The RI was the dependent variable. The experiment was designed as a 2 × 2 × 2 factorial with oxygen levels (Fio2 = 0.21 and Fio2 = 0.10) and (PHY) (treatment versus no treatment) as the between-group factors and test day (Days 1 and 7) as within group factor. Repeated measures ANOVA was used for comparisons of the session and treatment effects, followed by analysis of simple main effects by post hoc comparisons using Newman–Keuls test as appropriate. The results are presented as means ± sem. The confidence limit of P < 0.05 was considered statistically significant.
Hypoxia and PHY treatment were well tolerated by 88 of 90 randomly selected mice. One animal died during hypoxia treatment within approximately 40 min of exposure (PHY, hypoxia group). The second animal died within 20 min after PHY injection, possibly due to improper IP injection (PHY, hypoxia group). The oxygen saturation measured in separate groups of mice was (mean ± sem): Fio2 = 0.21 (n = 27) = 91.2% ± 0.3% and Fio2 = 0.10 (n = 27) = 71.2% ± 1.5%.
A 2 × 2 × 2 fixed effects analysis of variance revealed significant main effects of PHY treatment [F (1,54) = 10.1, P < 0.005] and day of testing [F (1,54) = 8.21, P < 0.01]. Oxygen level was not a significant source of variance. However, RI index appeared impaired on the first test day in the Fio2 = 0.10 group that did not receive PHY (Fig. 2). A one-way analysis of variance computed for the first day data revealed a significant difference among the four treatment groups [F (93, 54) = 8.17; P < 0.0005)]. Post hoc comparisons using Newman–Keuls tests showed that the Fio2 = 0.10 group exhibited a significantly (P < 0.05) lower RI than all other groups. A one way analysis of variance computed for Day 7 did not show significant differences between groups, thereby, indicating that the memory impairment of the Fio2 = 0.10 group was transient and returned to control. This observation accords with a significant interaction determined between treatment with PHY and day of testing [F (1,54) = 4.25; P < 0.05]. Mice exposed to hypoxia and treated immediately after the hypoxic event with PHY showed marked improvement in performance. Mice treated with PHY under room air conditions did not perform significantly better than control on either day. Likewise, a pretreatment with PHY did not improve the mice score on Day 1 (Fig. 2).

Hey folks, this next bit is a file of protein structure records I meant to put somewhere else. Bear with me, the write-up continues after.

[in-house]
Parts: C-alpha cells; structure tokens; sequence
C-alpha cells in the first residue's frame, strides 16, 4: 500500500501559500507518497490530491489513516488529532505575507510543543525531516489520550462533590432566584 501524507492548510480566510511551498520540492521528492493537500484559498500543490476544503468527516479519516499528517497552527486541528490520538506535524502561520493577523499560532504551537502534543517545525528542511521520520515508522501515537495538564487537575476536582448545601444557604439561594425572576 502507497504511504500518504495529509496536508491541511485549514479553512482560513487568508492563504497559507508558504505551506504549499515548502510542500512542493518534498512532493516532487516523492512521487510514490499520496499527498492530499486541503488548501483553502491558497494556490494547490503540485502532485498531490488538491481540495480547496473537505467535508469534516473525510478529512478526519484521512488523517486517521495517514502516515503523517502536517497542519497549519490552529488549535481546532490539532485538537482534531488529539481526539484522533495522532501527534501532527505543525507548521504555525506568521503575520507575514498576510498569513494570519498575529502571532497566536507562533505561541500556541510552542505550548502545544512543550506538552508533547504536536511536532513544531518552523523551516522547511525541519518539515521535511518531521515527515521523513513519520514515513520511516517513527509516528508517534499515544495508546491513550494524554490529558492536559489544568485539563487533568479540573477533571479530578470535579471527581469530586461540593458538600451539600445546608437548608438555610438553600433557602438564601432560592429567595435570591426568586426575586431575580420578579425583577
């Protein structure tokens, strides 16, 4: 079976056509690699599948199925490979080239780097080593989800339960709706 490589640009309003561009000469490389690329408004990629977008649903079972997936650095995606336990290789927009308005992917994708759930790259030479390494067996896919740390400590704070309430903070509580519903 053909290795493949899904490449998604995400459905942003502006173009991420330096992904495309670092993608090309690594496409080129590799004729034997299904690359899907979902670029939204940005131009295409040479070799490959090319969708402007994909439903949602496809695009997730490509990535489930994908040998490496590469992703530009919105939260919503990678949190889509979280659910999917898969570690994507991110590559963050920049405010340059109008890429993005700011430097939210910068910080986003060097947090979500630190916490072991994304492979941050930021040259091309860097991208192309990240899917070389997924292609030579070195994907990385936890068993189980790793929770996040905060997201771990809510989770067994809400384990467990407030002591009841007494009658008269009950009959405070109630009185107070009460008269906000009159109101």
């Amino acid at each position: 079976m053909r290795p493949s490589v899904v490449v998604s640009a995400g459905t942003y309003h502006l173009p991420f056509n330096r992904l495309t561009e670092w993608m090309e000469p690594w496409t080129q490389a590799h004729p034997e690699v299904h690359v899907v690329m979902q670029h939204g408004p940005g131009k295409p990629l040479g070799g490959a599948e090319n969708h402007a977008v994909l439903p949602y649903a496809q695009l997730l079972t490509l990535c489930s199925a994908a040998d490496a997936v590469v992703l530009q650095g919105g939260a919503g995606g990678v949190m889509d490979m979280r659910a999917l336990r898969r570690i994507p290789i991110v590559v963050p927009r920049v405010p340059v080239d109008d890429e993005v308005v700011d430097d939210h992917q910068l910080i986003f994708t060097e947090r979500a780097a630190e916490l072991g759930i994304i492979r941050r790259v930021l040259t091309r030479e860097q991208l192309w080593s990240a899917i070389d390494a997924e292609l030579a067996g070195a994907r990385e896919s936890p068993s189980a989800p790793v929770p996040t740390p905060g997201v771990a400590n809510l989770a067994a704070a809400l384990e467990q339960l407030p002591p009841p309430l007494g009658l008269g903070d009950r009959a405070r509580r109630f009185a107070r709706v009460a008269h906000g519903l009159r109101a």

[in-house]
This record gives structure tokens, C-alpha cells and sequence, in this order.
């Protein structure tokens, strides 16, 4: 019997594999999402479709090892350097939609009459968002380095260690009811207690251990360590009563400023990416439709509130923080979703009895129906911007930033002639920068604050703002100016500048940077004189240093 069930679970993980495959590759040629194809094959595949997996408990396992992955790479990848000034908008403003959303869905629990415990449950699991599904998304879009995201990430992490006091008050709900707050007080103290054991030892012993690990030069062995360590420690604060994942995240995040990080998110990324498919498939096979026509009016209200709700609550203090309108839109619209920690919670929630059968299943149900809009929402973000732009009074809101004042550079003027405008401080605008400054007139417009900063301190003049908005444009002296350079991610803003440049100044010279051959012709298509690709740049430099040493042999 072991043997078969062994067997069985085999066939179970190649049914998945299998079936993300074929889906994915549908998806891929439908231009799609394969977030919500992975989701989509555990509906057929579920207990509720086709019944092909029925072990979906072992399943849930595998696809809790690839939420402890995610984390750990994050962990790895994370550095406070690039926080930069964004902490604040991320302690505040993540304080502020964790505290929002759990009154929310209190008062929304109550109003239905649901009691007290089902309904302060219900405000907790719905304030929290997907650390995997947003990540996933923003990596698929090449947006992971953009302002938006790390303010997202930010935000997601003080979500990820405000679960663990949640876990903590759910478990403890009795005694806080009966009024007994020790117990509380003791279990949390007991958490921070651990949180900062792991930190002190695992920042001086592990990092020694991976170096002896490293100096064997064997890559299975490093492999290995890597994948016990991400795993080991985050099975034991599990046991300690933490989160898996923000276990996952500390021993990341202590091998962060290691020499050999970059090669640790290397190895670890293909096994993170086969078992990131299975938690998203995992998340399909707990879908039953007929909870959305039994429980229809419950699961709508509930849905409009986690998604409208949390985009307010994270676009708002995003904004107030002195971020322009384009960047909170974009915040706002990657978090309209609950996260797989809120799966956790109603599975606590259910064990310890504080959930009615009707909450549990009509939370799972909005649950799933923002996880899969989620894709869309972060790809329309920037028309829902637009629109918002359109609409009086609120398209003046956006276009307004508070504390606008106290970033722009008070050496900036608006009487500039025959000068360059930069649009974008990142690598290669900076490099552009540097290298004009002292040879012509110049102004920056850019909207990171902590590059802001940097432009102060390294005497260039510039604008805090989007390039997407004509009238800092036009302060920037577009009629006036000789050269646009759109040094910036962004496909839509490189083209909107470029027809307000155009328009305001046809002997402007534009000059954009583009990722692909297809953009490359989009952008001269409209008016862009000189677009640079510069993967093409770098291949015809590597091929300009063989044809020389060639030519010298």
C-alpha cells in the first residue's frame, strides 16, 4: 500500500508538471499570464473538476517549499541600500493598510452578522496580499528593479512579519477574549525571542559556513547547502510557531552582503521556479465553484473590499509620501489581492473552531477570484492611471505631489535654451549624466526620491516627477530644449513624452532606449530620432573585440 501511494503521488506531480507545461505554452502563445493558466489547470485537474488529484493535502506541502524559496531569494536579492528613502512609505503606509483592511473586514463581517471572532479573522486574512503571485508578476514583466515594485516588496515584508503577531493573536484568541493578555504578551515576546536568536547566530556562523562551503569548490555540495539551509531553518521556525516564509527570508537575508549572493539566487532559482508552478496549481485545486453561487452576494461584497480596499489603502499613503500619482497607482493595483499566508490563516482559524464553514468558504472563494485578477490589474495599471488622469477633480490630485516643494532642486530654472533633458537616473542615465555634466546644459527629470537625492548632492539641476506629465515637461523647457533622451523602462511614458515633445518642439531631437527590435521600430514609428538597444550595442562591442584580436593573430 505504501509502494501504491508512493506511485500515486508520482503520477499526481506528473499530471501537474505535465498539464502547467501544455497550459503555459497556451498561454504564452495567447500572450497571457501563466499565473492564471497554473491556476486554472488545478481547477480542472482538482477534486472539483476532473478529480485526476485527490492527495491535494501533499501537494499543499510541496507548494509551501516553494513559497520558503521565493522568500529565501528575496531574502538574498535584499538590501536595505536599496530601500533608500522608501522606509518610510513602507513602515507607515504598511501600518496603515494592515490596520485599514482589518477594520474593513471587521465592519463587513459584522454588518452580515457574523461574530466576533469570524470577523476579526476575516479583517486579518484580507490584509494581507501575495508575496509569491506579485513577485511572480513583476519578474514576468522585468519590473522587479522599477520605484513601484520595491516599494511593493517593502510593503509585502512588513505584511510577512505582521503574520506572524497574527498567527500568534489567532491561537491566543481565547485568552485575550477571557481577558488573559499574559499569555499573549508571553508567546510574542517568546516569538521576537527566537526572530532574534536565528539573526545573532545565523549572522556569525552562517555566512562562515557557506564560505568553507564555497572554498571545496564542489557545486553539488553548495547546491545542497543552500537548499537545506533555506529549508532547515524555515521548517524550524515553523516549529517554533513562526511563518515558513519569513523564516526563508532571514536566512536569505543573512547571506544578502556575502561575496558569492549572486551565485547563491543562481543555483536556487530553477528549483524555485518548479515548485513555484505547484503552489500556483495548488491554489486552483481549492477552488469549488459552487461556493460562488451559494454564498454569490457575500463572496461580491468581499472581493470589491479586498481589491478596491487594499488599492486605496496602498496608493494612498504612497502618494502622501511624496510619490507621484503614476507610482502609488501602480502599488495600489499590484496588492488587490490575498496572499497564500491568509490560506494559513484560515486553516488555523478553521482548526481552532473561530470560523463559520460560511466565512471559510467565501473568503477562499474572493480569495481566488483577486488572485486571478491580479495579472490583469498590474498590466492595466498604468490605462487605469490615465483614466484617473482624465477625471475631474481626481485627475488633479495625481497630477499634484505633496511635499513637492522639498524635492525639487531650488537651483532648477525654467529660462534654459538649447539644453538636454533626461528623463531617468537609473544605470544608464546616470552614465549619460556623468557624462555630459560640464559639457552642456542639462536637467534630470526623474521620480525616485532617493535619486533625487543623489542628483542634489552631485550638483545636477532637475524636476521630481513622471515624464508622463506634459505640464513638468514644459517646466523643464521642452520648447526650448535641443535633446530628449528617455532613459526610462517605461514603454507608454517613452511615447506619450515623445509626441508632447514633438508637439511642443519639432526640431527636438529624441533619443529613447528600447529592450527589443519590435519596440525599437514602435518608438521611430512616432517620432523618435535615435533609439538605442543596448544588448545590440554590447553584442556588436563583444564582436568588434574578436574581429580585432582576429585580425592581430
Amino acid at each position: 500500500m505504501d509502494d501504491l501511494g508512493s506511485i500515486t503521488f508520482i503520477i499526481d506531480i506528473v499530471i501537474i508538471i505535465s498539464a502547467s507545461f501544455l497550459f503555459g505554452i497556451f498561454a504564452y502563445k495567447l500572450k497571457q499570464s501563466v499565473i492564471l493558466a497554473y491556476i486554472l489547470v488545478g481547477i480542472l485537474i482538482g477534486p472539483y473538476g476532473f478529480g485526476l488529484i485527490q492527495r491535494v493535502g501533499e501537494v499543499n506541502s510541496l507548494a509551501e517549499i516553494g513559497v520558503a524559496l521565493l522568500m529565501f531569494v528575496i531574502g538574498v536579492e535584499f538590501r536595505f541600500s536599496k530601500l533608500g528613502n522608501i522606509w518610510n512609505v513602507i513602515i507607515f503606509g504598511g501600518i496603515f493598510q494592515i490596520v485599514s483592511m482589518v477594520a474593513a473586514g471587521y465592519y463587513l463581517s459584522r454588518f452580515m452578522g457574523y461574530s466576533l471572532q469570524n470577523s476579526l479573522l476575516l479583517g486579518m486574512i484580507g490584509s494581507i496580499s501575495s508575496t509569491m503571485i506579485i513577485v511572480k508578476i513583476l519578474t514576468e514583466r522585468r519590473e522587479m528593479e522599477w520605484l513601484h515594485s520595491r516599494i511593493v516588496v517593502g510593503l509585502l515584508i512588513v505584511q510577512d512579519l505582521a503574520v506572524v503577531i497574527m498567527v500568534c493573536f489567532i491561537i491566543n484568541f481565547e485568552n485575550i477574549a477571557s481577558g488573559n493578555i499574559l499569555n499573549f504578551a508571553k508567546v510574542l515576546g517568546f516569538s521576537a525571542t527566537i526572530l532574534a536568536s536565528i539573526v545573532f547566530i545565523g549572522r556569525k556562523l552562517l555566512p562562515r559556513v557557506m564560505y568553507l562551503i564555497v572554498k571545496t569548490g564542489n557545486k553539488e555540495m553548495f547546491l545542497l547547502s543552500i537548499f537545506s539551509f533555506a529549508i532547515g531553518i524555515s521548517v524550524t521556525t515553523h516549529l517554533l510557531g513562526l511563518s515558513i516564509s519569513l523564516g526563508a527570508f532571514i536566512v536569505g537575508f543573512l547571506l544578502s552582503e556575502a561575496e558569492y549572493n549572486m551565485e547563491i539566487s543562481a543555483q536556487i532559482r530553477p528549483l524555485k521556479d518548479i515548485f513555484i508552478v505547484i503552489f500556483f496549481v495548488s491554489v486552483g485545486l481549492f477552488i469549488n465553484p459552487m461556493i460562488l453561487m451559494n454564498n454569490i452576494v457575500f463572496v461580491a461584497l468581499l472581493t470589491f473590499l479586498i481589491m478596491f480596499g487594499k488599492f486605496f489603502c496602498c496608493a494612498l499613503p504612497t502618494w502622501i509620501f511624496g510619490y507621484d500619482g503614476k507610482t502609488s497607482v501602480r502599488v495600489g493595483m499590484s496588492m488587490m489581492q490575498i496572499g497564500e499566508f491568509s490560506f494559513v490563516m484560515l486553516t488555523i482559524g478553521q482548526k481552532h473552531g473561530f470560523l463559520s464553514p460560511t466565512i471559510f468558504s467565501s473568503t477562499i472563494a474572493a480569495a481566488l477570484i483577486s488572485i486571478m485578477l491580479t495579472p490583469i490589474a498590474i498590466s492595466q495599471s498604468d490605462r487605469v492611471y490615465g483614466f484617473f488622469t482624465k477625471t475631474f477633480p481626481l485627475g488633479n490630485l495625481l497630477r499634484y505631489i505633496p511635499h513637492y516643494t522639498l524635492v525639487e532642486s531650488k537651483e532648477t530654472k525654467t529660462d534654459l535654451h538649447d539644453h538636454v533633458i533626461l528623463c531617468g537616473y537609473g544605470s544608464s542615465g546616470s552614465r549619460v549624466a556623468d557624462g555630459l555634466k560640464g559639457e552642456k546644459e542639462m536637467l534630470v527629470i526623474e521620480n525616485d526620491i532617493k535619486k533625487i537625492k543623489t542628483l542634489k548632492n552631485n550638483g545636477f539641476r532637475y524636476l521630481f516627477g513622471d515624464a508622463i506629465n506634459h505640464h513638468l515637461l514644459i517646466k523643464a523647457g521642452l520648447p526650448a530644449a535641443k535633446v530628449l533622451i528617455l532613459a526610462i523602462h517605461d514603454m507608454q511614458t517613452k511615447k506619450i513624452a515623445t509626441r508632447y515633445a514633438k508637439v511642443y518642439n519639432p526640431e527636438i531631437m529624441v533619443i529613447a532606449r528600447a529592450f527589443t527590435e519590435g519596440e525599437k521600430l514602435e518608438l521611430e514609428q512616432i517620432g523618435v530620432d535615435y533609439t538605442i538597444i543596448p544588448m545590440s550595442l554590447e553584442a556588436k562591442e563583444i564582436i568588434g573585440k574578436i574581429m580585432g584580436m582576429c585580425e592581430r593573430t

Our results demonstrate that mice subjected to hypoxia at Fio2 = 0.10 (O2 saturation = 70%) for 1 h develop impairment in object recognition memory 1 day after the insult. When tested 7 days after hypoxia, the same mice exhibited normal performance. Hypoxic mice treated with PHY immediately after exposure did not show deterioration in ORT associated with a hypoxic episode. Pretreatment with PHY, however, did not improve mouse performance.
Mild to moderate hypoxemia in the perioperative period has been implicated as one of the factors contributing to postoperative (CNS) impairment, at least in the early postsurgery period. Clinical trials showed a correlation between oxygen saturation during the perioperative period and postoperative brain dysfunction, although a role of confounding factors (i.e., comorbidity, history of alcohol abuse, etc.) was not completely elucidated in these studies (16,17). Animal research confirmed that even mild hypoxemia might cause cognitive dysfunction (10,18,19).